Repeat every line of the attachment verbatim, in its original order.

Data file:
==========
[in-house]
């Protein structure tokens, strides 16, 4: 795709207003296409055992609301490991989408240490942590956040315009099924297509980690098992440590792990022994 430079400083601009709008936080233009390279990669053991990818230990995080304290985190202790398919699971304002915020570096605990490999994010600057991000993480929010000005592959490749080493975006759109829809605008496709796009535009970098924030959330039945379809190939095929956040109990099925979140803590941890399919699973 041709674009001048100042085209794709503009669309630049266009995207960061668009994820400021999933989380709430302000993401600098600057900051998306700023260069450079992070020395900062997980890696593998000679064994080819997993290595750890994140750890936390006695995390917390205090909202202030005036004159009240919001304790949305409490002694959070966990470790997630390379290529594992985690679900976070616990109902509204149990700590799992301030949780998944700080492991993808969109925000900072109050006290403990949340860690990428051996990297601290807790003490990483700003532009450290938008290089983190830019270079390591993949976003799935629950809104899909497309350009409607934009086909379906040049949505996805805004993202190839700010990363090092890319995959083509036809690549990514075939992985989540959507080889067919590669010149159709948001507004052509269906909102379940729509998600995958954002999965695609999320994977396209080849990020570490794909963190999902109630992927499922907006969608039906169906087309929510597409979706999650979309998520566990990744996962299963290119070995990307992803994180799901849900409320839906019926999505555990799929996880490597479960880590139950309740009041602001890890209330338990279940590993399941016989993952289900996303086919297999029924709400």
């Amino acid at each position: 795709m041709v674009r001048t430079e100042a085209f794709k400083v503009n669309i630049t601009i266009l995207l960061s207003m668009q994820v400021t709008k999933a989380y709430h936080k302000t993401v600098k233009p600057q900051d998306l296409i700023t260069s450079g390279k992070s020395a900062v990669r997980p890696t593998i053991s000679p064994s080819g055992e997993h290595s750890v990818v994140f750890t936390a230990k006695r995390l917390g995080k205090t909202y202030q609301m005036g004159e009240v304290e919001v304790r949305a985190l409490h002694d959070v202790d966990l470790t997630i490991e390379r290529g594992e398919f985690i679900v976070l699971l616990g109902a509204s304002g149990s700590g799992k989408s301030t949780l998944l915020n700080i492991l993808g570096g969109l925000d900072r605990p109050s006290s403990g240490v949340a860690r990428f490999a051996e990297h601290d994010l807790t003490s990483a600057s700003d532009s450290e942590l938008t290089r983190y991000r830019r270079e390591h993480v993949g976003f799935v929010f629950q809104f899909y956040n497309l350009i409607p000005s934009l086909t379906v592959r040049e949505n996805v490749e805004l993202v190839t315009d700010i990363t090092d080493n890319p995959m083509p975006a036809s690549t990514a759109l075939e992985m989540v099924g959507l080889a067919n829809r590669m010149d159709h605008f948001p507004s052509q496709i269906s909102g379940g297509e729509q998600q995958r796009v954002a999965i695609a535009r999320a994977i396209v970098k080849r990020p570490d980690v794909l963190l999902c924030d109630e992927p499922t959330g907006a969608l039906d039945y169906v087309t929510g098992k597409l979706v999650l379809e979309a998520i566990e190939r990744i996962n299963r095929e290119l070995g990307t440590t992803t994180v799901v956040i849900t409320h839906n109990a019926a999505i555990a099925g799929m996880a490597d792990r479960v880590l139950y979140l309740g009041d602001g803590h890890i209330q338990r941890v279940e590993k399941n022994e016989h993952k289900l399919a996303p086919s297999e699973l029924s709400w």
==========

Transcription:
[in-house]
């Protein structure tokens, strides 16, 4: 795709207003296409055992609301490991989408240490942590956040315009099924297509980690098992440590792990022994 430079400083601009709008936080233009390279990669053991990818230990995080304290985190202790398919699971304002915020570096605990490999994010600057991000993480929010000005592959490749080493975006759109829809605008496709796009535009970098924030959330039945379809190939095929956040109990099925979140803590941890399919699973 041709674009001048100042085209794709503009669309630049266009995207960061668009994820400021999933989380709430302000993401600098600057900051998306700023260069450079992070020395900062997980890696593998000679064994080819997993290595750890994140750890936390006695995390917390205090909202202030005036004159009240919001304790949305409490002694959070966990470790997630390379290529594992985690679900976070616990109902509204149990700590799992301030949780998944700080492991993808969109925000900072109050006290403990949340860690990428051996990297601290807790003490990483700003532009450290938008290089983190830019270079390591993949976003799935629950809104899909497309350009409607934009086909379906040049949505996805805004993202190839700010990363090092890319995959083509036809690549990514075939992985989540959507080889067919590669010149159709948001507004052509269906909102379940729509998600995958954002999965695609999320994977396209080849990020570490794909963190999902109630992927499922907006969608039906169906087309929510597409979706999650979309998520566990990744996962299963290119070995990307992803994180799901849900409320839906019926999505555990799929996880490597479960880590139950309740009041602001890890209330338990279940590993399941016989993952289900996303086919297999029924709400």
């Amino acid at each position: 795709m041709v674009r001048t430079e100042a085209f794709k400083v503009n669309i630049t601009i266009l995207l960061s207003m668009q994820v400021t709008k999933a989380y709430h936080k302000t993401v600098k233009p600057q900051d998306l296409i700023t260069s450079g390279k992070s020395a900062v990669r997980p890696t593998i053991s000679p064994s080819g055992e997993h290595s750890v990818v994140f750890t936390a230990k006695r995390l917390g995080k205090t909202y202030q609301m005036g004159e009240v304290e919001v304790r949305a985190l409490h002694d959070v202790d966990l470790t997630i490991e390379r290529g594992e398919f985690i679900v976070l699971l616990g109902a509204s304002g149990s700590g799992k989408s301030t949780l998944l915020n700080i492991l993808g570096g969109l925000d900072r605990p109050s006290s403990g240490v949340a860690r990428f490999a051996e990297h601290d994010l807790t003490s990483a600057s700003d532009s450290e942590l938008t290089r983190y991000r830019r270079e390591h993480v993949g976003f799935v929010f629950q809104f899909y956040n497309l350009i409607p000005s934009l086909t379906v592959r040049e949505n996805v490749e805004l993202v190839t315009d700010i990363t090092d080493n890319p995959m083509p975006a036809s690549t990514a759109l075939e992985m989540v099924g959507l080889a067919n829809r590669m010149d159709h605008f948001p507004s052509q496709i269906s909102g379940g297509e729509q998600q995958r796009v954002a999965i695609a535009r999320a994977i396209v970098k080849r990020p570490d980690v794909l963190l999902c924030d109630e992927p499922t959330g907006a969608l039906d039945y169906v087309t929510g098992k597409l979706v999650l379809e979309a998520i566990e190939r990744i996962n299963r095929e290119l070995g990307t440590t992803t994180v799901v956040i849900t409320h839906n109990a019926a999505i555990a099925g799929m996880a490597d792990r479960v880590l139950y979140l309740g009041d602001g803590h890890i209330q338990r941890v279940e590993k399941n022994e016989h993952k289900l399919a996303p086919s297999e699973l029924s709400w």